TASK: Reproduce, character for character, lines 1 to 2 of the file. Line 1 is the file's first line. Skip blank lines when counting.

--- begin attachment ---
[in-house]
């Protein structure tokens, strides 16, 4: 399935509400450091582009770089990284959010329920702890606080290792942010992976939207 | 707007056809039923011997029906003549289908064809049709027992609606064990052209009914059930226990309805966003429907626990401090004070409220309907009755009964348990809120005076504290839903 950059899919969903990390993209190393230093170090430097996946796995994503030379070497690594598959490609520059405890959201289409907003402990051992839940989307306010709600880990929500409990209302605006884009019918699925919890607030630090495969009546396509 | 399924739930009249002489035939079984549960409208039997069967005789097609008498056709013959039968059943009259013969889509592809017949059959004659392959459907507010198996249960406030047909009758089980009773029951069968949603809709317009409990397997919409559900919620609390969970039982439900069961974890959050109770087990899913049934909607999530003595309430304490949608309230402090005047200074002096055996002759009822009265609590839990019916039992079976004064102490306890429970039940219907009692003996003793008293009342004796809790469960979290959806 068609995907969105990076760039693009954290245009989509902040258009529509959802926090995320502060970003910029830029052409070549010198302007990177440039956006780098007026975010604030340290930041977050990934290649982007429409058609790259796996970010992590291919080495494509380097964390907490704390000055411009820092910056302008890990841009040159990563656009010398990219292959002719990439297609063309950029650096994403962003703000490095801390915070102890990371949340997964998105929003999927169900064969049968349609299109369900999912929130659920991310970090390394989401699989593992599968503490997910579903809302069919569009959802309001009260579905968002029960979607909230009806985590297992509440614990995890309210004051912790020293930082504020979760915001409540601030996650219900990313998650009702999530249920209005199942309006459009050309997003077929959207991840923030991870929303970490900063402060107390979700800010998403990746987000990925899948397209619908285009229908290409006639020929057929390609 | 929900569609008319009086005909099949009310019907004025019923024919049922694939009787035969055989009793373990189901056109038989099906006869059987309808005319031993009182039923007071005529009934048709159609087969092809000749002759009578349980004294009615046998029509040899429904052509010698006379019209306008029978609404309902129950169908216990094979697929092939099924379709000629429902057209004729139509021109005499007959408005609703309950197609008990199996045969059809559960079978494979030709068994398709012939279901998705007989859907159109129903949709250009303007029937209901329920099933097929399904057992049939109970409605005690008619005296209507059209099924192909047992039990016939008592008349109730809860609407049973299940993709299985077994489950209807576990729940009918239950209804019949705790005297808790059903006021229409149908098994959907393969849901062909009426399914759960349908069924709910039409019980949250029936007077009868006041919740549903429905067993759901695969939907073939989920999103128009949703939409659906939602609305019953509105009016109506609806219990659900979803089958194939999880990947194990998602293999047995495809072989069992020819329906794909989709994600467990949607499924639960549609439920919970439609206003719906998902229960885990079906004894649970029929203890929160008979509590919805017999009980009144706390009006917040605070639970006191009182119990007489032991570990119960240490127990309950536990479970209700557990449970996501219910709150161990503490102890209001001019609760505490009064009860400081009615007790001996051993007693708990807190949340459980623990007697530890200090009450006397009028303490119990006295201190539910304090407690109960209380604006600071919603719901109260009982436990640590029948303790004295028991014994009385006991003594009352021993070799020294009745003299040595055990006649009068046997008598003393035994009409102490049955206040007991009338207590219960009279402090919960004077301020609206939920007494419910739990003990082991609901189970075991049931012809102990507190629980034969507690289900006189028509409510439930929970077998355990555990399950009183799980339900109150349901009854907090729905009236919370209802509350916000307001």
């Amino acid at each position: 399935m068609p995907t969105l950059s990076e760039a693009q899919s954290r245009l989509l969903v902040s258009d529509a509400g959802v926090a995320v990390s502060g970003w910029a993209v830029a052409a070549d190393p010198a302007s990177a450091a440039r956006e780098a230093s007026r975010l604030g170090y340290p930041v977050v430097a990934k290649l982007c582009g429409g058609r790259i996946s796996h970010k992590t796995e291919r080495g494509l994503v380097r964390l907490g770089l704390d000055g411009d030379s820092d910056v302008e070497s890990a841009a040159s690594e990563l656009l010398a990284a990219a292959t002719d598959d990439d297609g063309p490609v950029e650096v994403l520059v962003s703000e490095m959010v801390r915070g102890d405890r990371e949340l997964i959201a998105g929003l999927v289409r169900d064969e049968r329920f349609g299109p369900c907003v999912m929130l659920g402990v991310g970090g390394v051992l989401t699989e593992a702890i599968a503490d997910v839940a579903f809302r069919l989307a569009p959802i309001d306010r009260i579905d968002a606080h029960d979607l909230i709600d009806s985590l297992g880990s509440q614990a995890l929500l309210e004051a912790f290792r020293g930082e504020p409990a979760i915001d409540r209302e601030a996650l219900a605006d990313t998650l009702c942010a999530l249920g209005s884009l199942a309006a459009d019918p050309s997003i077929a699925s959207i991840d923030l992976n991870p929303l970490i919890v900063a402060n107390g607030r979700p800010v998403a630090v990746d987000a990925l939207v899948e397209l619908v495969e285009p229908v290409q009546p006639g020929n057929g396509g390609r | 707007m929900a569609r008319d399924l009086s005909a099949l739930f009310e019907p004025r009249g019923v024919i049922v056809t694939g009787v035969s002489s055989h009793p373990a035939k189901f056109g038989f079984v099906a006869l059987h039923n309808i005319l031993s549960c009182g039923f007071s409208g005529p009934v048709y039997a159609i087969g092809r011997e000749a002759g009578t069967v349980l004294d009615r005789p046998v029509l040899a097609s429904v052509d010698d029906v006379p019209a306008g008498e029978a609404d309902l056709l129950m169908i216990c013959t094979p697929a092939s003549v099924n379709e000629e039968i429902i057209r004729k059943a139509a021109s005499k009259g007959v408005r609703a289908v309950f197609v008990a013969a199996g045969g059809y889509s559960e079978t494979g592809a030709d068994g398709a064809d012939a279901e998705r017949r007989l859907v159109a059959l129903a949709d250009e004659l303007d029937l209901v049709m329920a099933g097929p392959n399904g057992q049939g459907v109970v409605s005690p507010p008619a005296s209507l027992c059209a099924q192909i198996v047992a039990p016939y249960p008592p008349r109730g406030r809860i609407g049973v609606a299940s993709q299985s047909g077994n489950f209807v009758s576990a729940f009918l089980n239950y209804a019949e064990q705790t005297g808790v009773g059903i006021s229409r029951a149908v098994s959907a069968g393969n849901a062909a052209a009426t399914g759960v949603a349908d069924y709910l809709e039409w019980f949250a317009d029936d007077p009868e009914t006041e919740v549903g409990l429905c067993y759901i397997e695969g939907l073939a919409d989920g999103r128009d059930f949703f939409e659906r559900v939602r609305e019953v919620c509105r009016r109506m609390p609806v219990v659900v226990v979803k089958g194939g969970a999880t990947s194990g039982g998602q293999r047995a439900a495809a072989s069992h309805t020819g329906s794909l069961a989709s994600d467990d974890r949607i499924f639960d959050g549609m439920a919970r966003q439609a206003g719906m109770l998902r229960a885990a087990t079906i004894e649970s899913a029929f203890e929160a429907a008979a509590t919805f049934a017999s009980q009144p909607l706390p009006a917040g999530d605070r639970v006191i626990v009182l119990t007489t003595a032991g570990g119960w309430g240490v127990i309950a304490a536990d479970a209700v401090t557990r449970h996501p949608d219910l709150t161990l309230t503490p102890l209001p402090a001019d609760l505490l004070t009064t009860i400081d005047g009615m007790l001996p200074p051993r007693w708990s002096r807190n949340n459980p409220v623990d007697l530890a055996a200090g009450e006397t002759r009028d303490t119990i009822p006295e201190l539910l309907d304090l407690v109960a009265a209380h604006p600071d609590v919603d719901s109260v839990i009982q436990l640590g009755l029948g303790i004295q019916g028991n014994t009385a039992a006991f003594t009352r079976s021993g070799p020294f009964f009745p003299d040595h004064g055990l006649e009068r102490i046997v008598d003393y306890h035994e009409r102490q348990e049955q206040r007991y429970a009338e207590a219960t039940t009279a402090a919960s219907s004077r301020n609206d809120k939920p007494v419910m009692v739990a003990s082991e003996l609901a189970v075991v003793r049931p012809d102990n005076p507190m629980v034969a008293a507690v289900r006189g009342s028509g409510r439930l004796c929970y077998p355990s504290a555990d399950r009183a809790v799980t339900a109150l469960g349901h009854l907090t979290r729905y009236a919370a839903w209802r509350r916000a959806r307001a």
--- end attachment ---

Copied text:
[in-house]
């Protein structure tokens, strides 16, 4: 399935509400450091582009770089990284959010329920702890606080290792942010992976939207 | 707007056809039923011997029906003549289908064809049709027992609606064990052209009914059930226990309805966003429907626990401090004070409220309907009755009964348990809120005076504290839903 950059899919969903990390993209190393230093170090430097996946796995994503030379070497690594598959490609520059405890959201289409907003402990051992839940989307306010709600880990929500409990209302605006884009019918699925919890607030630090495969009546396509 | 399924739930009249002489035939079984549960409208039997069967005789097609008498056709013959039968059943009259013969889509592809017949059959004659392959459907507010198996249960406030047909009758089980009773029951069968949603809709317009409990397997919409559900919620609390969970039982439900069961974890959050109770087990899913049934909607999530003595309430304490949608309230402090005047200074002096055996002759009822009265609590839990019916039992079976004064102490306890429970039940219907009692003996003793008293009342004796809790469960979290959806 068609995907969105990076760039693009954290245009989509902040258009529509959802926090995320502060970003910029830029052409070549010198302007990177440039956006780098007026975010604030340290930041977050990934290649982007429409058609790259796996970010992590291919080495494509380097964390907490704390000055411009820092910056302008890990841009040159990563656009010398990219292959002719990439297609063309950029650096994403962003703000490095801390915070102890990371949340997964998105929003999927169900064969049968349609299109369900999912929130659920991310970090390394989401699989593992599968503490997910579903809302069919569009959802309001009260579905968002029960979607909230009806985590297992509440614990995890309210004051912790020293930082504020979760915001409540601030996650219900990313998650009702999530249920209005199942309006459009050309997003077929959207991840923030991870929303970490900063402060107390979700800010998403990746987000990925899948397209619908285009229908290409006639020929057929390609 | 929900569609008319009086005909099949009310019907004025019923024919049922694939009787035969055989009793373990189901056109038989099906006869059987309808005319031993009182039923007071005529009934048709159609087969092809000749002759009578349980004294009615046998029509040899429904052509010698006379019209306008029978609404309902129950169908216990094979697929092939099924379709000629429902057209004729139509021109005499007959408005609703309950197609008990199996045969059809559960079978494979030709068994398709012939279901998705007989859907159109129903949709250009303007029937209901329920099933097929399904057992049939109970409605005690008619005296209507059209099924192909047992039990016939008592008349109730809860609407049973299940993709299985077994489950209807576990729940009918239950209804019949705790005297808790059903006021229409149908098994959907393969849901062909009426399914759960349908069924709910039409019980949250029936007077009868006041919740549903429905067993759901695969939907073939989920999103128009949703939409659906939602609305019953509105009016109506609806219990659900979803089958194939999880990947194990998602293999047995495809072989069992020819329906794909989709994600467990949607499924639960549609439920919970439609206003719906998902229960885990079906004894649970029929203890929160008979509590919805017999009980009144706390009006917040605070639970006191009182119990007489032991570990119960240490127990309950536990479970209700557990449970996501219910709150161990503490102890209001001019609760505490009064009860400081009615007790001996051993007693708990807190949340459980623990007697530890200090009450006397009028303490119990006295201190539910304090407690109960209380604006600071919603719901109260009982436990640590029948303790004295028991014994009385006991003594009352021993070799020294009745003299040595055990006649009068046997008598003393035994009409102490049955206040007991009338207590219960009279402090919960004077301020609206939920007494419910739990003990082991609901189970075991049931012809102990507190629980034969507690289900006189028509409510439930929970077998355990555990399950009183799980339900109150349901009854907090729905009236919370209802509350916000307001």